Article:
Take more than you think you might need in case the disruption of travel makes your baby feed more frequently, thereby causing your breasts to leak more than usual.

 

*If bottlefeeding (whether formula, expressed breastmilk or a combination of the two)*

Bibs

Bottles, etc

Bottle brush

Cold sterilising tablets or liquid
Only necessary until your baby is a year old – see my post ‘How to sterilise your baby’s feeding equipment when you’re away from home’ for tips

Formula

Washing-up liquid

 

*If your child is eating solids*

Baby food in jars or pouches for emergencies
Plus any type of food you really couldn’t live without while you’re away. The baby girl is a bit of a fussy eater at the moment, but will always polish off a big bowl of porridge for breakfast, so we take a small Tupperware container of oats away with us if we’re self-catering just in case we can’t find any locally at our destination.

Baby/toddler spoons

Bibs/smocks

Laundry detergent
A small quantity for washing bibs so you don’t have to pack one for every meal.

Snacks

Travel high chair
I cover the various kinds available in my post on eating out with babies and toddlers.

Tupperware
One or two small ones so you’re able to feed your child with food from home when out and about.

A toddler sits in an open suitcase, other bags on the floor around her.
The baby girl helping us unpack on our trip to Gozo, November 2017.

 

 

 

 

Welcome to Baby Adventuring

I’m a freelance travel and arts journalist and, as of autumn 2016, mother to a very cheery baby girl. This is a practical blog inspired by my travels with her, that I hope will be practical and inspiring for you. Before I get started though, here’s some context.

My partner and I spent years deliberating starting a family, trying to work out how a baby might slot into our busy freelance lives. Travel has been a passion for both of us, as well as important in our work, for as long as we can remember, so finding a way to continue our adventuring with a small person in tow was something we came back to again and again. Every trip we went on, whether for business or pleasure, the conversation would inevitably turn to how we might manage in such a place with a baby. We knew that travelling as a family would be different to travelling as a couple, and that some compromises would be necessary, but we were committed to approaching these new travel adventures with the same spirit that had informed our plans thus far.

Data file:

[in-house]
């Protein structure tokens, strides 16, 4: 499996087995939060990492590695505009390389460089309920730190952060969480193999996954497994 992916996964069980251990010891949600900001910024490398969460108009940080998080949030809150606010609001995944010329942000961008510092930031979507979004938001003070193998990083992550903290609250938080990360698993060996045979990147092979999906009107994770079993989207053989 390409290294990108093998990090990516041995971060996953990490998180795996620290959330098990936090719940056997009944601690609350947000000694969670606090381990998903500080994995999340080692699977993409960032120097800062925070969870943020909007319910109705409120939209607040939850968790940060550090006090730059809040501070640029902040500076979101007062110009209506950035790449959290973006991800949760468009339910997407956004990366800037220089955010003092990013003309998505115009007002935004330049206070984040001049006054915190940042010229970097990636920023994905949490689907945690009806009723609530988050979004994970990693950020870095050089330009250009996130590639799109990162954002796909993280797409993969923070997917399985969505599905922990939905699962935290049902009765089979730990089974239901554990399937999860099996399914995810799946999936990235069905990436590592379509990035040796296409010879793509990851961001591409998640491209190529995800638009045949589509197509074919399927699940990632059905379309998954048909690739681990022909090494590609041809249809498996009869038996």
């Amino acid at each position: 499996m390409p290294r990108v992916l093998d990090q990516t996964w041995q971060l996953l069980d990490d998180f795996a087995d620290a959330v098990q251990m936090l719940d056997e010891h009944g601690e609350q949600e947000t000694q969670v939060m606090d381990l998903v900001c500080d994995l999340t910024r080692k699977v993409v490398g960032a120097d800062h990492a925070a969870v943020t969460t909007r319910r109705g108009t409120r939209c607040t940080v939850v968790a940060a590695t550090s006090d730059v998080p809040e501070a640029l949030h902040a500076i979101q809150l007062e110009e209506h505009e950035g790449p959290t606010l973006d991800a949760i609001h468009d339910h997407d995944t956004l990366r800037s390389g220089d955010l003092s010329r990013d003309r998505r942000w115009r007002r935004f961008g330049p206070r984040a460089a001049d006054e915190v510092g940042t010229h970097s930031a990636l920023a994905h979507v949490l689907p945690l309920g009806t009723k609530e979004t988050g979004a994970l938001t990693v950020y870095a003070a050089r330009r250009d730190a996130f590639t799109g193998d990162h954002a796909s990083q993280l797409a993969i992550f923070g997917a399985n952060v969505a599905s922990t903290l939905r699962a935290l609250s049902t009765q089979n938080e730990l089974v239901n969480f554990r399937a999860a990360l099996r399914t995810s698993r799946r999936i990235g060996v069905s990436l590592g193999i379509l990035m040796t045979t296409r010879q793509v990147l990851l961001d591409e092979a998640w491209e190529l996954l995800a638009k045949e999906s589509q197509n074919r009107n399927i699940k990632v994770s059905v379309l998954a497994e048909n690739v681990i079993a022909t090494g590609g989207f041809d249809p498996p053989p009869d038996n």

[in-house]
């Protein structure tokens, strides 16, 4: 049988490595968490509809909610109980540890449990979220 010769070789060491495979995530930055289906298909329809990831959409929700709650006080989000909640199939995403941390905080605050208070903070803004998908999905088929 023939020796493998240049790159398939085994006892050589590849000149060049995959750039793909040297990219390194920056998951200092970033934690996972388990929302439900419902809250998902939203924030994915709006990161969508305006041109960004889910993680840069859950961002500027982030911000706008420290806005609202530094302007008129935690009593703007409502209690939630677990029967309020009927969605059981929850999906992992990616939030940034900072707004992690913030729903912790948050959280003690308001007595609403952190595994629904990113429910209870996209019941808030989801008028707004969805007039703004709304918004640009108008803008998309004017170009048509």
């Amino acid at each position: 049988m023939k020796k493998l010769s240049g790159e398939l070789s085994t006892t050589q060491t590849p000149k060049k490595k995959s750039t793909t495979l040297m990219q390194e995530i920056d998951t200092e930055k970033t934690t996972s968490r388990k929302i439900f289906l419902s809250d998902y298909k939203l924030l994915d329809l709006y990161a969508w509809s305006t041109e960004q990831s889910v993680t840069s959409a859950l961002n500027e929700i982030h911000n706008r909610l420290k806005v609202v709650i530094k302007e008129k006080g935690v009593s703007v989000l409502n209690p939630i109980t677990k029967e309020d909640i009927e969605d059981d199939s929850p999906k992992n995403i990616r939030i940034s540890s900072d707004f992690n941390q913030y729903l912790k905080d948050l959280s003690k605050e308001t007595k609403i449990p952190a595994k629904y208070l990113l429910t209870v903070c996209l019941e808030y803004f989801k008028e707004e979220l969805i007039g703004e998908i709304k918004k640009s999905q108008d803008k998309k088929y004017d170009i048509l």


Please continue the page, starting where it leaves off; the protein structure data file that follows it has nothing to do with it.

There’s only so much you can game these things out of course, so eventually we decided to go for it. Our daughter was born just over a year ago and has proved remarkably amenable to gallivanting, accompanying us on work trips and holidays including a city break to Santiago de Compostela, Christmas with the in-laws in the ‘burbs, diving in the Red Sea, camping in drizzly Devon, visiting family in California, and to Glastonbury Festival, as well as countless trips into and across London from our home in Hackney.

Not all these adventures were 100 per cent fun, 100 per cent of the time, but I’d do them all again. (Well, I’d do most of them again. I wouldn’t necessarily recommend taking a four-month-old to Goa for just 10 days; we had a lovely time, but jet lag + heat + baby girl trying to put everything in her mouth = more stress than ideal.)

I’ve learnt a lot this past year and the aim of this blog is to package up some of those lessons to hopefully bolster the confidence of other parents to travel with their babies and toddlers. You don’t need to fly across the globe – baby adventuring is just about continuing to explore the world while your kids are small. For some, that might mean checking out a local arts festival, going camping as a family or taking your baby to the seaside. Others among you will be desperate to pick up where you left off in late pregnancy and whisk your newest family member away to far flung destinations. Most will fall somewhere in between, and this blog will have things in it for all you.

I’ll be asking for your tips too, and inviting you to request topics for me to cover. I hope this can be a space for conversation, an online version of the sort of chat that parents of small children share in WhatsApp groups, in cafes and at the playground. Parenting is largely trial and error, as far as I can tell – but mining your friends and acquaintances for tips certainly increases your chances of success. The same is true for travelling with babies and toddlers – I’d like this blog to be another location for that mining to take place.